Viable equine herpes virus survives on bedding for 48 hours, study finds *H&H Plus*

  • A study reveals more about how long the EHV-1 virus can survive on a range of materials and under different environmental conditions. H&H speaks to researchers and vets to find out more, and what this means for riders

    VIABLE equine herpes virus (EHV-1) lingered on a range of environmental materials for 48 hours, a study has found.

    Researchers from the Center for Companion Animal Studies, Colorado State University, found that the virus’s persistence, on a range of materials commonly found in yards, was likely to represent a transmission risk.

    For the study, published in the Equine Veterinary Journal, the virus was applied to leather, polyester/cotton fabric, bedding materials – pinewood shavings and wheat straw – and plastic, and left in three different environmental conditions; 4°C, indoors and outdoors.

    They found that although there were “significant reductions” in concentration in the first three hours, viable virus was still recovered after 48 hours.

    “Barrier precautions should be used to prevent spread of EHV‐1 from unrecognised environmental reservoirs,” the study concluded.

    Researcher Brandy A Burgess, an associate professor of epidemiology and infection control, and director of infection control at the University of Georgia’s veterinary teaching hospital, told H&H EHV-1 can be a challenge to manage, especially in the US where states have different laws.

    “So it’s really something we want to understand more about, and about how to manage it,” she said.

    She added that many horses can shed the virus without showing symptoms, so measures to mitigate spread should help decrease the risk of outbreaks.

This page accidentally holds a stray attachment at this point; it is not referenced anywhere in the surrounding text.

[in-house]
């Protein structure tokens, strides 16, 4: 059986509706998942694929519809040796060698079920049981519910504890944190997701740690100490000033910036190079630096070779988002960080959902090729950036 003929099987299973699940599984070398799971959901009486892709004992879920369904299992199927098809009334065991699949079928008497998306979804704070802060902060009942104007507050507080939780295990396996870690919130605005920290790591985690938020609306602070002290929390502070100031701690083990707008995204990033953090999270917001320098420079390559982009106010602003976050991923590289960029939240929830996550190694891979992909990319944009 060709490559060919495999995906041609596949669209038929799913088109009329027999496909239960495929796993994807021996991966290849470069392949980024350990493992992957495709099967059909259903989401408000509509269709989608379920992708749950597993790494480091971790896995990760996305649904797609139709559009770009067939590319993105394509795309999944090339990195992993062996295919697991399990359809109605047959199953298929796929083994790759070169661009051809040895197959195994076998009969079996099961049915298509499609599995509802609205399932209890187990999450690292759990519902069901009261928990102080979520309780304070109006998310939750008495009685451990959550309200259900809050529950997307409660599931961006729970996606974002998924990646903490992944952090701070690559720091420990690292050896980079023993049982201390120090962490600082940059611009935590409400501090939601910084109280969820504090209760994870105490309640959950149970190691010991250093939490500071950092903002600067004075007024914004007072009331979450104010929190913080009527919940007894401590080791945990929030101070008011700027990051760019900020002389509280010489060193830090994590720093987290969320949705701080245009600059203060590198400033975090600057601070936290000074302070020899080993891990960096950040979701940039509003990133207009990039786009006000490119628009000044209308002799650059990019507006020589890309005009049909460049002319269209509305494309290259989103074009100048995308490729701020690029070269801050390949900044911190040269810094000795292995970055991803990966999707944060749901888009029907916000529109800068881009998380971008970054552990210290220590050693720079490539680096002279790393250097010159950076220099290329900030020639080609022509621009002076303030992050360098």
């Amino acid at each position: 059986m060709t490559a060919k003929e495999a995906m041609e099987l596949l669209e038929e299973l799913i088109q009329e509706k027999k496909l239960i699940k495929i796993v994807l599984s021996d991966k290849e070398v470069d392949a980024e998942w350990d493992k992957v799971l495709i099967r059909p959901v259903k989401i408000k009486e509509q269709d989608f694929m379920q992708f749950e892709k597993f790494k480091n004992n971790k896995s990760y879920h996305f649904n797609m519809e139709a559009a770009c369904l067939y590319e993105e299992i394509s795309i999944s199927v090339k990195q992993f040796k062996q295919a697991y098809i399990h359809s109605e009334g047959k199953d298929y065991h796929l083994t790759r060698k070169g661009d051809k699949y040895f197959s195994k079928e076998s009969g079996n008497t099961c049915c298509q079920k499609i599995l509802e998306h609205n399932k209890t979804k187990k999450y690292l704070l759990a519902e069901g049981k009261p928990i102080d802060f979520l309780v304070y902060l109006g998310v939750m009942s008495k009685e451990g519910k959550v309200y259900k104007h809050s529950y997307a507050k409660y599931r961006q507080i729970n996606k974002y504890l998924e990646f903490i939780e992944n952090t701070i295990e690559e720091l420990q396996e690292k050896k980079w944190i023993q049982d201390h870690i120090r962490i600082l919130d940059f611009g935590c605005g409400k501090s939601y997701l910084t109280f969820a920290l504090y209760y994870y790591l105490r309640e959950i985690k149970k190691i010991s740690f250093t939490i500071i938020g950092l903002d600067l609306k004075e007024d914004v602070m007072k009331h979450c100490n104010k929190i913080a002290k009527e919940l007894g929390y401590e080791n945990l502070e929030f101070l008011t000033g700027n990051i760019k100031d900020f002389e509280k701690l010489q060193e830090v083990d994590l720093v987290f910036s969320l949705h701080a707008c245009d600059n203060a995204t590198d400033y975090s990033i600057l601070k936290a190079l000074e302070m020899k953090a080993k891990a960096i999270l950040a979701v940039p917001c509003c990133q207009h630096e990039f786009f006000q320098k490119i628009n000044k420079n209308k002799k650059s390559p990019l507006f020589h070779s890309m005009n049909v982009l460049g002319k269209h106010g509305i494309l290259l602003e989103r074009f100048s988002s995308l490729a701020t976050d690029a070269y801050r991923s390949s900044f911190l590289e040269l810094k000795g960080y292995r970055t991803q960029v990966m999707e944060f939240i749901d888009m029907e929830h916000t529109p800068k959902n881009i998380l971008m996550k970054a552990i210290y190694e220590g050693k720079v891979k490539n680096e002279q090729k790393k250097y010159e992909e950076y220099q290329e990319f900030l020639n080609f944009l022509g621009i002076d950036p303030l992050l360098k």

“Another thing to note is that this was the virus all by itself,” she said. “In nature, it would be shed in saliva or mucus, which protects the bug, and so we’d expect it to last longer.”

    Dr Burgess said materials that are fibrous or porous – those that cannot be scrubbed clean and disinfected – can harbour the virus, so the message for owners is “don’t share”.

    “We shouldn’t be sharing any tack, brushes, rugs or buckets, not just because of this but because of anything that can be spread,” she said. “You shouldn’t walk through a facility and pet other horses; you’re at a competition, not a zoo; keep your hands to yourself.”

    Sealing wooden surfaces, with marine paint or similar, will make them easier to clean and disinfect, and bedding should be changed between horses.

    “What we’re trying to do is simple; to disrupt the chain of transmission,” she said.

    David Rendle, chair of the British Equine Veterinary Association health and medicines committee, told H&H the study provides useful information on EHV’s ability to survive.

    “But it is always difficult to extrapolate the results of studies of this type to a field setting,” he said. “The situation with EHV is further complicated by large numbers of horses carrying the virus without showing any signs of infection and acting as a reservoir for disease. Horses with signs of infection with herpes virus (coughing, nasal discharge, high temperature, abortion, wobbly hindlegs, difficulty urinating)  remain the most likely source of infection for other horses. But this study highlights the importance of disinfection and biosecurity in general in preventing the spread of EHV.”

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